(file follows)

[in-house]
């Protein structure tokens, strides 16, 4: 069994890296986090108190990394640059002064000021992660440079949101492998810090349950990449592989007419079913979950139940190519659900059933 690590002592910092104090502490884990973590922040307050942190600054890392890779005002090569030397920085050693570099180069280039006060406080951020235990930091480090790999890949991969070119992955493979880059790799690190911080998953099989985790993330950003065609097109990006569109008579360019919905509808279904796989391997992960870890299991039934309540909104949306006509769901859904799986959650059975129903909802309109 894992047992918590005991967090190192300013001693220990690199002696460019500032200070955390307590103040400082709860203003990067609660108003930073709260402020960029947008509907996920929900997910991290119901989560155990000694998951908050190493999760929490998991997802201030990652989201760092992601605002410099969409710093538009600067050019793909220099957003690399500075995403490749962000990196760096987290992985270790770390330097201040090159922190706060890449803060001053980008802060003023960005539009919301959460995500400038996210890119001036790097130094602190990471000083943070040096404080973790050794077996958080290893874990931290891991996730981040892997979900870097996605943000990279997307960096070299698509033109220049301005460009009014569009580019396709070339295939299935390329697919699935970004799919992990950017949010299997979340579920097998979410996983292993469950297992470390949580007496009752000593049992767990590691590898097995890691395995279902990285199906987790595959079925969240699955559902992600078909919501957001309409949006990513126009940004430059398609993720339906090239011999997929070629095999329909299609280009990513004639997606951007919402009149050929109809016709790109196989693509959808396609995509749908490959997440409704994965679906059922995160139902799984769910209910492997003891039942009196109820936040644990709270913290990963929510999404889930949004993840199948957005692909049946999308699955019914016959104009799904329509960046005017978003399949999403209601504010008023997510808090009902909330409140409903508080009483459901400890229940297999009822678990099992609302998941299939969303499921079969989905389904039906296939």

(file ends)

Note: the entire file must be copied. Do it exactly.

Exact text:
[in-house]
């Protein structure tokens, strides 16, 4: 069994890296986090108190990394640059002064000021992660440079949101492998810090349950990449592989007419079913979950139940190519659900059933 690590002592910092104090502490884990973590922040307050942190600054890392890779005002090569030397920085050693570099180069280039006060406080951020235990930091480090790999890949991969070119992955493979880059790799690190911080998953099989985790993330950003065609097109990006569109008579360019919905509808279904796989391997992960870890299991039934309540909104949306006509769901859904799986959650059975129903909802309109 894992047992918590005991967090190192300013001693220990690199002696460019500032200070955390307590103040400082709860203003990067609660108003930073709260402020960029947008509907996920929900997910991290119901989560155990000694998951908050190493999760929490998991997802201030990652989201760092992601605002410099969409710093538009600067050019793909220099957003690399500075995403490749962000990196760096987290992985270790770390330097201040090159922190706060890449803060001053980008802060003023960005539009919301959460995500400038996210890119001036790097130094602190990471000083943070040096404080973790050794077996958080290893874990931290891991996730981040892997979900870097996605943000990279997307960096070299698509033109220049301005460009009014569009580019396709070339295939299935390329697919699935970004799919992990950017949010299997979340579920097998979410996983292993469950297992470390949580007496009752000593049992767990590691590898097995890691395995279902990285199906987790595959079925969240699955559902992600078909919501957001309409949006990513126009940004430059398609993720339906090239011999997929070629095999329909299609280009990513004639997606951007919402009149050929109809016709790109196989693509959808396609995509749908490959997440409704994965679906059922995160139902799984769910209910492997003891039942009196109820936040644990709270913290990963929510999404889930949004993840199948957005692909049946999308699955019914016959104009799904329509960046005017978003399949999403209601504010008023997510808090009902909330409140409903508080009483459901400890229940297999009822678990099992609302998941299939969303499921079969989905389904039906296939």